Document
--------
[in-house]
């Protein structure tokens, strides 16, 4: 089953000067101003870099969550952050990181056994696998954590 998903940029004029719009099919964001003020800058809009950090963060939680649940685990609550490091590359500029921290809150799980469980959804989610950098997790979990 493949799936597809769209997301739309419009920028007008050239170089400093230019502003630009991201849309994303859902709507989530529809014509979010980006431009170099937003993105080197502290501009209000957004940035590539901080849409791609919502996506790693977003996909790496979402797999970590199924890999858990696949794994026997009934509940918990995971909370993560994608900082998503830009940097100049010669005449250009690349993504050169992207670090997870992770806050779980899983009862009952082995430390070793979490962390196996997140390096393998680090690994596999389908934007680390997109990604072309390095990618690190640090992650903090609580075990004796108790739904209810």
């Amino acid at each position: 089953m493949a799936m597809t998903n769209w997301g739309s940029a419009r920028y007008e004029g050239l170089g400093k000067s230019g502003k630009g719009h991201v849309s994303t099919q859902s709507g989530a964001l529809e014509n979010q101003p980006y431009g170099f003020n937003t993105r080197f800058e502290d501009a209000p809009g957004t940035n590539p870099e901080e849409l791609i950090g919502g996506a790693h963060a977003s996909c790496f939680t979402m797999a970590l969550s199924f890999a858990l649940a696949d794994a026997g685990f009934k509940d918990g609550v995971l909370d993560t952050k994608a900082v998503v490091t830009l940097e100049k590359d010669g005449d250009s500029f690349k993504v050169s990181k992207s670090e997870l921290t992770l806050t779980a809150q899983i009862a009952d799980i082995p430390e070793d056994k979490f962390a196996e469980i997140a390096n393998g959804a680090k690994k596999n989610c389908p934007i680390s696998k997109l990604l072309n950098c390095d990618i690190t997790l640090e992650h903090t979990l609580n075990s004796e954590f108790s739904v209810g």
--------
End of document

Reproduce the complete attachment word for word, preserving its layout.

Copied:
[in-house]
């Protein structure tokens, strides 16, 4: 089953000067101003870099969550952050990181056994696998954590 998903940029004029719009099919964001003020800058809009950090963060939680649940685990609550490091590359500029921290809150799980469980959804989610950098997790979990 493949799936597809769209997301739309419009920028007008050239170089400093230019502003630009991201849309994303859902709507989530529809014509979010980006431009170099937003993105080197502290501009209000957004940035590539901080849409791609919502996506790693977003996909790496979402797999970590199924890999858990696949794994026997009934509940918990995971909370993560994608900082998503830009940097100049010669005449250009690349993504050169992207670090997870992770806050779980899983009862009952082995430390070793979490962390196996997140390096393998680090690994596999389908934007680390997109990604072309390095990618690190640090992650903090609580075990004796108790739904209810």
């Amino acid at each position: 089953m493949a799936m597809t998903n769209w997301g739309s940029a419009r920028y007008e004029g050239l170089g400093k000067s230019g502003k630009g719009h991201v849309s994303t099919q859902s709507g989530a964001l529809e014509n979010q101003p980006y431009g170099f003020n937003t993105r080197f800058e502290d501009a209000p809009g957004t940035n590539p870099e901080e849409l791609i950090g919502g996506a790693h963060a977003s996909c790496f939680t979402m797999a970590l969550s199924f890999a858990l649940a696949d794994a026997g685990f009934k509940d918990g609550v995971l909370d993560t952050k994608a900082v998503v490091t830009l940097e100049k590359d010669g005449d250009s500029f690349k993504v050169s990181k992207s670090e997870l921290t992770l806050t779980a809150q899983i009862a009952d799980i082995p430390e070793d056994k979490f962390a196996e469980i997140a390096n393998g959804a680090k690994k596999n989610c389908p934007i680390s696998k997109l990604l072309n950098c390095d990618i690190t997790l640090e992650h903090t979990l609580n075990s004796e954590f108790s739904v209810g």